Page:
Damage to the Optic Nerve

Glaucoma is a disease of the eye that causes damage to the optic nerve, the nerve bundle that brings images from the retina of the eye to the brain. When the optic nerve is damaged, the result is blind areas in a patient’s side field of vision. Eventually, the only clear vision remains in the center of the visual field. If left untreated, optic nerve damage can result in blindness.

Glaucoma is almost always the result of an increase in pressure of the fluid in the eye, which causes the optic nerve to deteriorate. Normally, fluid in the eye is produced at the same rate as it drains out through the spongy drainage system located at the angle formed between the iris and the cornea. The most common form of glaucoma is known as open-angle glaucoma, which occurs with a fluid build-up when normal drainage is slower than fluid is produced. Open-angle glaucoma is painless, and visual changes are usually not noticed early in the disease since they develop so slowly. Eventually, blurred vision on the sides of the visual field develops and clear vision remains when looking straight ahead. If the optic nerve continues to be damaged, the central vision will become blurry and blindness results.

Closed-angle glaucoma (also called angle-closure glaucoma) is an uncommon form of glaucoma that is considered a medical emergency. This type of glaucoma occurs when the fluid in the eye is completely blocked and eye pressure rises very rapidly, leading to blindness—often within hours. Symptoms of closedangle glaucoma are dramatic, including severe eye pain, blurred vision, halos around lights, and nausea.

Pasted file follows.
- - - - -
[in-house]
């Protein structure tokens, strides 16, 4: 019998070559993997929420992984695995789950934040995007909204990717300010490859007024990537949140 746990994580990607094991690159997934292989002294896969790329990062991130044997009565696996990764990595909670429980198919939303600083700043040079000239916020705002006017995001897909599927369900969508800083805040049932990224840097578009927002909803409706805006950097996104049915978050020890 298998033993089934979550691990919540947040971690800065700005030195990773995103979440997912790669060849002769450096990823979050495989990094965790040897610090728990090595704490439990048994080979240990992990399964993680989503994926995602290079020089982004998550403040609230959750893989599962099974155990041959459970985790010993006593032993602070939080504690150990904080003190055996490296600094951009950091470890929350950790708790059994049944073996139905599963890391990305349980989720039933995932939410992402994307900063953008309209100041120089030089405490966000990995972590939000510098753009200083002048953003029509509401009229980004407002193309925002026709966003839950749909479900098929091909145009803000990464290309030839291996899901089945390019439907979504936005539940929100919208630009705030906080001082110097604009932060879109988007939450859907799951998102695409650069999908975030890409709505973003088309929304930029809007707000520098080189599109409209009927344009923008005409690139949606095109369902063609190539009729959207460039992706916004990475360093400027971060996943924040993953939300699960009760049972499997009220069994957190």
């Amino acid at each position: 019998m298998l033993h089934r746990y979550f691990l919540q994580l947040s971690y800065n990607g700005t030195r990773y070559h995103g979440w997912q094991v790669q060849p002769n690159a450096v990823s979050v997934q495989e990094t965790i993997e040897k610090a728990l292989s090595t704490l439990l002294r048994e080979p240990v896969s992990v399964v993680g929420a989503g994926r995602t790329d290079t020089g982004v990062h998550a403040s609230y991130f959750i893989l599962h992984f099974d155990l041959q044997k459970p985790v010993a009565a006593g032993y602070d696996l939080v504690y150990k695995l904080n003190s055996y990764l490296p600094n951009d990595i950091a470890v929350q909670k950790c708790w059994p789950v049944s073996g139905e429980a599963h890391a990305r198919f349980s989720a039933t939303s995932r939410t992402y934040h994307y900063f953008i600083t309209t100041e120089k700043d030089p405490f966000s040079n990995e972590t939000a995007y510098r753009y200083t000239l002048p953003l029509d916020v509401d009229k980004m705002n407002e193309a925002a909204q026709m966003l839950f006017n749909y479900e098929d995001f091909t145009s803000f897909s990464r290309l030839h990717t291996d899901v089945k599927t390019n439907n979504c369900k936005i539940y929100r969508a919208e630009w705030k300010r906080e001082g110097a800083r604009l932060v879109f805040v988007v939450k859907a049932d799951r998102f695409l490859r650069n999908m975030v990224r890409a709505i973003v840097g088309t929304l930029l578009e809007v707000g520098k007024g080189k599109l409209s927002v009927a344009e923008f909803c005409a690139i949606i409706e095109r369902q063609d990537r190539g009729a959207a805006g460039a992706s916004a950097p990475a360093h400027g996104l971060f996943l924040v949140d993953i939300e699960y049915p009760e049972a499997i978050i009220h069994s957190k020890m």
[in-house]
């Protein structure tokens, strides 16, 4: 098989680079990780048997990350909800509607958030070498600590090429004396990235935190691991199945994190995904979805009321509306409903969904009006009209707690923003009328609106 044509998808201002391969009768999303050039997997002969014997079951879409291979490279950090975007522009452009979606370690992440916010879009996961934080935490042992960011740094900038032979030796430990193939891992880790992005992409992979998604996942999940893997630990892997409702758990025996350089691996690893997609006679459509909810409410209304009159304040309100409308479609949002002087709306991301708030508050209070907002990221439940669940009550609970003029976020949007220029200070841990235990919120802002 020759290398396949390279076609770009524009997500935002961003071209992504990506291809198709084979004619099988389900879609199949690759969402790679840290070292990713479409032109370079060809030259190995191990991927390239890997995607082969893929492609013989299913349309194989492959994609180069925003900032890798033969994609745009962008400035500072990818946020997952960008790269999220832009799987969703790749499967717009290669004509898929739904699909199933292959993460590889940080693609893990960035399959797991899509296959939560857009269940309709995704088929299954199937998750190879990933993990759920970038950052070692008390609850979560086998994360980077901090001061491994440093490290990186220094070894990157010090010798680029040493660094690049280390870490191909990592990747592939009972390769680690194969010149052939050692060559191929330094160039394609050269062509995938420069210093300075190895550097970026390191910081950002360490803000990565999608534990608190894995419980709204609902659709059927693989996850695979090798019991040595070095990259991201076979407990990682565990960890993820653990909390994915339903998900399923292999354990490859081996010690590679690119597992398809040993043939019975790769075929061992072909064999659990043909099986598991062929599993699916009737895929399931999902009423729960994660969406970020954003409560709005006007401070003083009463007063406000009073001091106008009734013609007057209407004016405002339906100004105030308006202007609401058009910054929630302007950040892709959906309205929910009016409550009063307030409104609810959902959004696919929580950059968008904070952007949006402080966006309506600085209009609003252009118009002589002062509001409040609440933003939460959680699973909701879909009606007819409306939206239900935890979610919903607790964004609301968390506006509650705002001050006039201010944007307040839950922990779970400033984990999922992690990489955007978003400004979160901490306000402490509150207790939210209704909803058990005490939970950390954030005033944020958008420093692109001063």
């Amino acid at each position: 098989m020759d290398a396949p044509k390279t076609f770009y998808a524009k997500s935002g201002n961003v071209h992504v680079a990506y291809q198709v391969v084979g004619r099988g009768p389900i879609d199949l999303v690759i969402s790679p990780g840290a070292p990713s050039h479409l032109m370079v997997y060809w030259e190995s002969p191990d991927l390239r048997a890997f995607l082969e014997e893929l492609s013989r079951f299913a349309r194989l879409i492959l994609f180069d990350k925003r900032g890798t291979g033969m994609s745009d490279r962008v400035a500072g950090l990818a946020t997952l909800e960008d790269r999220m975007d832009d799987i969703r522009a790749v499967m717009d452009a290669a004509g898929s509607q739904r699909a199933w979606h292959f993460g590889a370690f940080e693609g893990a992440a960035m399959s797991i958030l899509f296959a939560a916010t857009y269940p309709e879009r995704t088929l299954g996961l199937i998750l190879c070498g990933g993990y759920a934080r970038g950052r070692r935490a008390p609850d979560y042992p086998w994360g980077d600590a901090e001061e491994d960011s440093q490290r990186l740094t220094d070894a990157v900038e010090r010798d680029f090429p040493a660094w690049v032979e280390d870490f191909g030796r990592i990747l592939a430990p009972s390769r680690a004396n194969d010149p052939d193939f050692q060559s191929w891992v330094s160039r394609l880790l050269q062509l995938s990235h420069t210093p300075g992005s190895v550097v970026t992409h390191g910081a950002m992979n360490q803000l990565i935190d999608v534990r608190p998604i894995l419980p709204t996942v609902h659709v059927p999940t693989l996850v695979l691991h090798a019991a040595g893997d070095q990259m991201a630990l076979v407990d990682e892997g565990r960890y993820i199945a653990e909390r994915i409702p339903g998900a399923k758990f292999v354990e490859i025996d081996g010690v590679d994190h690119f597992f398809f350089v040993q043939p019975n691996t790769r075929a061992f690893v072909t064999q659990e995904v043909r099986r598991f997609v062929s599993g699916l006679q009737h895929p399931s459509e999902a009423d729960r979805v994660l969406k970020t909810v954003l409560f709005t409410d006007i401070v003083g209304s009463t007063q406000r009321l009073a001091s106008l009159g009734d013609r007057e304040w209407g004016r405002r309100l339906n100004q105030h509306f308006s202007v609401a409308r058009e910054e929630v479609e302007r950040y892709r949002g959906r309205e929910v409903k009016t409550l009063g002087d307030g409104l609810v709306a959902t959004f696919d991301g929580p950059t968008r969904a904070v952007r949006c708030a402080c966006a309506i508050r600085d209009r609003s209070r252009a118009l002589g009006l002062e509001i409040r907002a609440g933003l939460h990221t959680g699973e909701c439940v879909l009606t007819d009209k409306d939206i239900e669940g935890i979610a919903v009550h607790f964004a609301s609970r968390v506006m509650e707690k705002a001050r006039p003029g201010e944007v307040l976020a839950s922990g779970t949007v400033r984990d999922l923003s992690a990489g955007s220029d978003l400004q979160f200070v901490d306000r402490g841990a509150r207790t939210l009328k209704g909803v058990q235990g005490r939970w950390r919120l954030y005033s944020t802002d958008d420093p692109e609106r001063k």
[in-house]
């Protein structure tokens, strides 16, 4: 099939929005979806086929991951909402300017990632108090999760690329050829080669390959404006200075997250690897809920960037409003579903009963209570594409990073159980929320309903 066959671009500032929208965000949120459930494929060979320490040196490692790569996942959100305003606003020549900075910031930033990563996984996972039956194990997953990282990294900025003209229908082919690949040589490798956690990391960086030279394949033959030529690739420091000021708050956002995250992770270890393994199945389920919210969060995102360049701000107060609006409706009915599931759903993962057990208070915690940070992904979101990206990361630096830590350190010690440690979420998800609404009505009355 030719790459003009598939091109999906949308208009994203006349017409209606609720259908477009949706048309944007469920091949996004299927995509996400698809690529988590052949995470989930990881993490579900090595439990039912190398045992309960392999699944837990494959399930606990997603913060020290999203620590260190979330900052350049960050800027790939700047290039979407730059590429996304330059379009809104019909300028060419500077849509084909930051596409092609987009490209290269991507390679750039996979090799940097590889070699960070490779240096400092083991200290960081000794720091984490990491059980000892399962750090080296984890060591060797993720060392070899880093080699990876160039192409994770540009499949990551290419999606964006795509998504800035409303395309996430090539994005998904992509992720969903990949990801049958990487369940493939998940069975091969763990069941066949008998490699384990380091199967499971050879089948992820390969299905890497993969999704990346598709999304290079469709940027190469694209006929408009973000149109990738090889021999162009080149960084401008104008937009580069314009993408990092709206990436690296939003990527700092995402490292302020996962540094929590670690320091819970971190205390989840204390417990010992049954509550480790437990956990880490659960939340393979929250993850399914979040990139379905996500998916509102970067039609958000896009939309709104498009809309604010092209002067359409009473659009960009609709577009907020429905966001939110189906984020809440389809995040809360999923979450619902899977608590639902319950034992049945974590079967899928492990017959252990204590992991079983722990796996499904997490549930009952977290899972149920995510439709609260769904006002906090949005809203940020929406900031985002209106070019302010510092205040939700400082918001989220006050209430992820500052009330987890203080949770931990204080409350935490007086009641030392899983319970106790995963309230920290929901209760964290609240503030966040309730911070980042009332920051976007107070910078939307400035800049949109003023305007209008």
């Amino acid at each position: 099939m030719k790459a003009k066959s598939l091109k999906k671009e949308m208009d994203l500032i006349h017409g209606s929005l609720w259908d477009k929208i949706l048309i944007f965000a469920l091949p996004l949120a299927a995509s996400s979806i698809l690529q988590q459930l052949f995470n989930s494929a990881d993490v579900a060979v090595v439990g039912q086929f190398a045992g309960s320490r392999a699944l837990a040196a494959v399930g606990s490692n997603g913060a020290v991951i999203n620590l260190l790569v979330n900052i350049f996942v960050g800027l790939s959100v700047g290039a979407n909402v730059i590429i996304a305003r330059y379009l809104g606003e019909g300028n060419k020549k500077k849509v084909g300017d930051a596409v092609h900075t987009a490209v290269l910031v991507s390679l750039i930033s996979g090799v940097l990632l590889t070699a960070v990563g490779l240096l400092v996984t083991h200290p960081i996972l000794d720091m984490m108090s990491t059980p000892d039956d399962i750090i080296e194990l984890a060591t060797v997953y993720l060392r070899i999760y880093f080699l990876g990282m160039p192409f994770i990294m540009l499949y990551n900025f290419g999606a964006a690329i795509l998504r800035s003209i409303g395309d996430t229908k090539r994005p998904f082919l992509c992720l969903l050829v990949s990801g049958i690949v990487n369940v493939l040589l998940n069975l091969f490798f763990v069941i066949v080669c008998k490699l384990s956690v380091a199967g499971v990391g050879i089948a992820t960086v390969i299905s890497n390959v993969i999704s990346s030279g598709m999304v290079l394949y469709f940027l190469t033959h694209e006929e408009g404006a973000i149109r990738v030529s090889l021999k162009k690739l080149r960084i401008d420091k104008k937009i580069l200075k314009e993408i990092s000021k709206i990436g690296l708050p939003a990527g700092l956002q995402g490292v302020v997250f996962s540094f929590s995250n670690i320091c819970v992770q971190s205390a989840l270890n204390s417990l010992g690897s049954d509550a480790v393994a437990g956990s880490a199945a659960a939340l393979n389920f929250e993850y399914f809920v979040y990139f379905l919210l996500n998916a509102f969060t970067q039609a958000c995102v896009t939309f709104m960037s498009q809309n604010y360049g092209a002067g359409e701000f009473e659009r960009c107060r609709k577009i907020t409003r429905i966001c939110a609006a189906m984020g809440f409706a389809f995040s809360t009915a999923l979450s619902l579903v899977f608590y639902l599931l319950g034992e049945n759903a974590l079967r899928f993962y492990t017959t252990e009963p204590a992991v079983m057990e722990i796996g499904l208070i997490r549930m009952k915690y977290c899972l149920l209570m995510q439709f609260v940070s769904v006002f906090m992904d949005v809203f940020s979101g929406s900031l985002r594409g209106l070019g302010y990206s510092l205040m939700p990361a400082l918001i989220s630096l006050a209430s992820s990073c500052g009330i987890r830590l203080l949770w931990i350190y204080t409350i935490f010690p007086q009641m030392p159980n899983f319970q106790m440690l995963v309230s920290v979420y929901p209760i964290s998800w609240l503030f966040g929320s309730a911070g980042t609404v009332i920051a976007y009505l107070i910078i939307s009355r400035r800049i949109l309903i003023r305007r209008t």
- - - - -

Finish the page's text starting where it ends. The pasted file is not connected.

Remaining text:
Glaucoma can result from another medical condition (secondary glaucoma) or have no known cause (primary glaucoma). There is no cure for glaucoma, and any damage to a patient’s vision that has already occurred cannot be reversed. The goal of treatment is early diagnosis to prevent glaucoma from causing vision problems. If vision is already affected, treatment can control the glaucoma and prevent it from worsening.

Treatment for glaucoma includes eye drops, oral medications, laser therapy, and/or surgery. These treatments are all aimed at lowering the intraocular pressure by improving the fluid drainage from the eye, decreasing the production of fluid, or both. It is critical to continue treatment for a lifetime once glaucoma has been diagnosed and to have eye exams regularly as recommended by an eye doctor to prevent future vision damage.

The Elderly Are More Prone to Glaucoma

Glaucoma is the result of damage to the optic nerve, usually because of a fluid build-up that increases the pressure in the eye. However, not everyone with increased eye pressure will develop glaucoma, and some patients with normal eye pressure can develop optic nerve damage.

Glaucoma can also occur when the pressure in the eye is normal; this condition is called normal-tension or low-tension glaucoma. This glaucoma is less common than those types caused by increased pressure in the eye, and it is not clear why the optic nerve suffers damage when the fluid pressure is not increased. Glaucoma can also be congenital, and early surgery on children born with glaucoma can often allow for the development of good vision.

Intraocular Pressure: Glaucoma’s Biggest Risk Factor: